At the beginning of every class throughout the MBA/MA Design Leadership program, my introduction has remained the same.
“Hi, my name is Kat. I’m in the MAMBA program. Before I came to the program I worked as a journalist. I’m interested in using my research skills to work in design strategy.”
In a few months, my introduction will become much shorter.
“Hi, I’m Kat, and I’m a design consultant.”
This program has not only transformed my introduction and career; it has changed the way I see the world. After two years of sifting through piles of sticky notes, running through design sprints, and interviewing users, I have come to believe that the MBA/MA Design Leadership program truly exemplifies what it means to do “business with humanity in mind.” Compassion for people, combined with the strategy to implement innovative ideas, is at the core of everything we do.
One of the most unique things about us “MAMBAs” (as we are known) is our close association with Design For America (DFA). DFA is the place where we put our design chops to the test – directly applying all we’ve learned to real-world problems. Personally, I think DFA is the place where I’ve done my best work. In the last year, we’ve engaged issues encountered by the differently abled, senior citizens, and small business owners, to name a few. The best part is that my work hasn’t stayed within the confines of my education. In December, my team was invited to present our project to the health insurer Humana in Louisville, Kentucky to some of the company’s biggest stakeholders.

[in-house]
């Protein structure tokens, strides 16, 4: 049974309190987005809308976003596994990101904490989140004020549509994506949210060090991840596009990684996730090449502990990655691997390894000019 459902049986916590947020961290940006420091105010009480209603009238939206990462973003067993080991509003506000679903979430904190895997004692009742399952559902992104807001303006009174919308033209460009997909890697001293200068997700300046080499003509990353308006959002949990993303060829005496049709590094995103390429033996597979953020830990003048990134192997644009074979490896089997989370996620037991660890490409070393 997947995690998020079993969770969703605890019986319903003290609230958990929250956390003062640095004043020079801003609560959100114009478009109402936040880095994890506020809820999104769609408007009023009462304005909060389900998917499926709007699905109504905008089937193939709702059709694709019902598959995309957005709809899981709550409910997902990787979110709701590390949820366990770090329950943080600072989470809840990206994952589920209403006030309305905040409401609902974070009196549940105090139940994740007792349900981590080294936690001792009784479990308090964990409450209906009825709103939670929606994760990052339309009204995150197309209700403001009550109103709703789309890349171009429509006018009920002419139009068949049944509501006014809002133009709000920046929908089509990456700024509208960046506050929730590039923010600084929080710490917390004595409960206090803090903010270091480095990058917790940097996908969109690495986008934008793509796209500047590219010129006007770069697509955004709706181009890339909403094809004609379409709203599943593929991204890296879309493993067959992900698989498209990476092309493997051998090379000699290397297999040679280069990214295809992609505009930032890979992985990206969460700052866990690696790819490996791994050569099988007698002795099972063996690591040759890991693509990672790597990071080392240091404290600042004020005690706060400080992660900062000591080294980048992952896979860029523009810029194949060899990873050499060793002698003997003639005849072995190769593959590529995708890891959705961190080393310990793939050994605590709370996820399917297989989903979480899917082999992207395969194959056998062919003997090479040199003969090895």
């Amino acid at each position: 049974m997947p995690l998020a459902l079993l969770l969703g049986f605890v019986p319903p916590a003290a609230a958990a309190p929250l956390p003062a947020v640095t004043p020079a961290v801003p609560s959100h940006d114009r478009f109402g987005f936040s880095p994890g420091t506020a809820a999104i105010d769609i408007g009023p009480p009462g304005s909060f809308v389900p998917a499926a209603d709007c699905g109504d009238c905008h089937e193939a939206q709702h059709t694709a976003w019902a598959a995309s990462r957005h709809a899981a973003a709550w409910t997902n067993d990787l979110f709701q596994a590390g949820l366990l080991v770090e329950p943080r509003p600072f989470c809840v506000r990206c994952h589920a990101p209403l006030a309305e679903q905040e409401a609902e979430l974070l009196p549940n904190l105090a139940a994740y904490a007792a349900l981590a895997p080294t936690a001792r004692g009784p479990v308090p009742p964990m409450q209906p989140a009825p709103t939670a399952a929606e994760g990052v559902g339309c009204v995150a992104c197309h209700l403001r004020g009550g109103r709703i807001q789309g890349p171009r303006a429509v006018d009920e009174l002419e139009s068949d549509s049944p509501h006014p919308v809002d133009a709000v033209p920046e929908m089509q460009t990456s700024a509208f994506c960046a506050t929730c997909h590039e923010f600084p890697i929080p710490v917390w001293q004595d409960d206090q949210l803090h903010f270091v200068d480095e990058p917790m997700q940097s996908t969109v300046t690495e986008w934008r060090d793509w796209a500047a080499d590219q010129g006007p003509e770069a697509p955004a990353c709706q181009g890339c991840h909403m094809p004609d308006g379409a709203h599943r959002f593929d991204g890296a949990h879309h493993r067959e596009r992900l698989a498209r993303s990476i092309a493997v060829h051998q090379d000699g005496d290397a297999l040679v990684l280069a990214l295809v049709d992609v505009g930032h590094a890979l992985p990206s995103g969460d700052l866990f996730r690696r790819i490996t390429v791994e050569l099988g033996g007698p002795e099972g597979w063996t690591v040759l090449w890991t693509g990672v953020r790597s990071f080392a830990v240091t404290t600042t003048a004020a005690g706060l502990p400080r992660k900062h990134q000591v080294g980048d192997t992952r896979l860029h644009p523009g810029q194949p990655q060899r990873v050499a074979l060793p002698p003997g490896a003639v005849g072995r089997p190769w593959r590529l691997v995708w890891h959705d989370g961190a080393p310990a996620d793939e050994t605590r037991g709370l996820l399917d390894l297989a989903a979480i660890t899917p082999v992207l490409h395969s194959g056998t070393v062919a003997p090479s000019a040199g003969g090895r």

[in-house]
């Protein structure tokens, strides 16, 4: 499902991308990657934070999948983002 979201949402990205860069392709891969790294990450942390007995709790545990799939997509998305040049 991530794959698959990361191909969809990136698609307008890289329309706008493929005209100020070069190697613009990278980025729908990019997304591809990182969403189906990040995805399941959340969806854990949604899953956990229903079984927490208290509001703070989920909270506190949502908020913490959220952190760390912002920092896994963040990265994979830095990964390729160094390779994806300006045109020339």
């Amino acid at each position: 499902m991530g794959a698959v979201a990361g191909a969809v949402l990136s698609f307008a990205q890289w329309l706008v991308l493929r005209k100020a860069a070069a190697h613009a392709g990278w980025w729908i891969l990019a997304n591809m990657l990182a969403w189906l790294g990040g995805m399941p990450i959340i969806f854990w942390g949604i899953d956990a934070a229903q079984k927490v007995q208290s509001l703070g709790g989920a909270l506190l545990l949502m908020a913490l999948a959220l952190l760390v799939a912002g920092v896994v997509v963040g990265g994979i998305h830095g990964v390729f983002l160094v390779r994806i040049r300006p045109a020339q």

What is exciting for me has been seeing the influx of opportunities to celebrate the intersection of business and design. This year our cohort attended two events for the first time: The Business of Design Conference at the Yale School of Management and the Rotman Design Challenge (RDC) at the University of Toronto. At Yale, my teammates and I presented our work with Design for America and saw business leaders like Indra Nooyi, chairman of PepsiCo, discuss the importance of design all in one day. At RDC, I got to cheer for a MAMBA team that made it to the final round of the competition before accepting an award for Most Creative Application. Both experiences allowed me to see that it’s not just us—design is taking off all over the business world.
My time in the MBA/MA Design Leadership program has become a defining part of my identity, solidifying my confidence as a design leader and business person. Throughout our two years together, my cohort has given me the support I needed at every turn, be it a shoulder to cry on or just someone to correct my statistics homework. As I look forward to my career as a consultant, I know that the skills I’ve learned at both Carey and MICA will be what I carry on.
*The MBA/MA Design Leadership program is a dual degree between the Maryland Institute College of Art and the Johns Hopkins Carey Business School. To learn more about the program or to apply, click here.